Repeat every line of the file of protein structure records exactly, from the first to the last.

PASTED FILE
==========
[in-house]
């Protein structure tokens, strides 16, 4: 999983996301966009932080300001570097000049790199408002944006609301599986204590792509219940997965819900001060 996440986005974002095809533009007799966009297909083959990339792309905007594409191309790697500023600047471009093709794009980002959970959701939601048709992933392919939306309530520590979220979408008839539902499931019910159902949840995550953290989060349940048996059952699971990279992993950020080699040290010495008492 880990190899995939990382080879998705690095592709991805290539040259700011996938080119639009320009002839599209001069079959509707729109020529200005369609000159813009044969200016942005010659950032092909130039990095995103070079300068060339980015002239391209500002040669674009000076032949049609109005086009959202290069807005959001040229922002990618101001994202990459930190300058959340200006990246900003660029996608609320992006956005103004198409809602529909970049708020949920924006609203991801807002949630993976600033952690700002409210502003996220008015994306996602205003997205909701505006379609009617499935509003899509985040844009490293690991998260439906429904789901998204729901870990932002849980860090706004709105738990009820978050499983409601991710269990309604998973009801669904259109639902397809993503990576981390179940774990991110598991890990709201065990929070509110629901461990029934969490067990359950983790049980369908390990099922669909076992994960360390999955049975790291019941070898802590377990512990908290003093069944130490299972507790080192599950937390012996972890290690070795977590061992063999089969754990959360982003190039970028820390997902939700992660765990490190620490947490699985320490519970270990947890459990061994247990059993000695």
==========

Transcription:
[in-house]
């Protein structure tokens, strides 16, 4: 999983996301966009932080300001570097000049790199408002944006609301599986204590792509219940997965819900001060 996440986005974002095809533009007799966009297909083959990339792309905007594409191309790697500023600047471009093709794009980002959970959701939601048709992933392919939306309530520590979220979408008839539902499931019910159902949840995550953290989060349940048996059952699971990279992993950020080699040290010495008492 880990190899995939990382080879998705690095592709991805290539040259700011996938080119639009320009002839599209001069079959509707729109020529200005369609000159813009044969200016942005010659950032092909130039990095995103070079300068060339980015002239391209500002040669674009000076032949049609109005086009959202290069807005959001040229922002990618101001994202990459930190300058959340200006990246900003660029996608609320992006956005103004198409809602529909970049708020949920924006609203991801807002949630993976600033952690700002409210502003996220008015994306996602205003997205909701505006379609009617499935509003899509985040844009490293690991998260439906429904789901998204729901870990932002849980860090706004709105738990009820978050499983409601991710269990309604998973009801669904259109639902397809993503990576981390179940774990991110598991890990709201065990929070509110629901461990029934969490067990359950983790049980369908390990099922669909076992994960360390999955049975790291019941070898802590377990512990908290003093069944130490299972507790080192599950937390012996972890290690070795977590061992063999089969754990959360982003190039970028820390997902939700992660765990490190620490947490699985320490519970270990947890459990061994247990059993000695």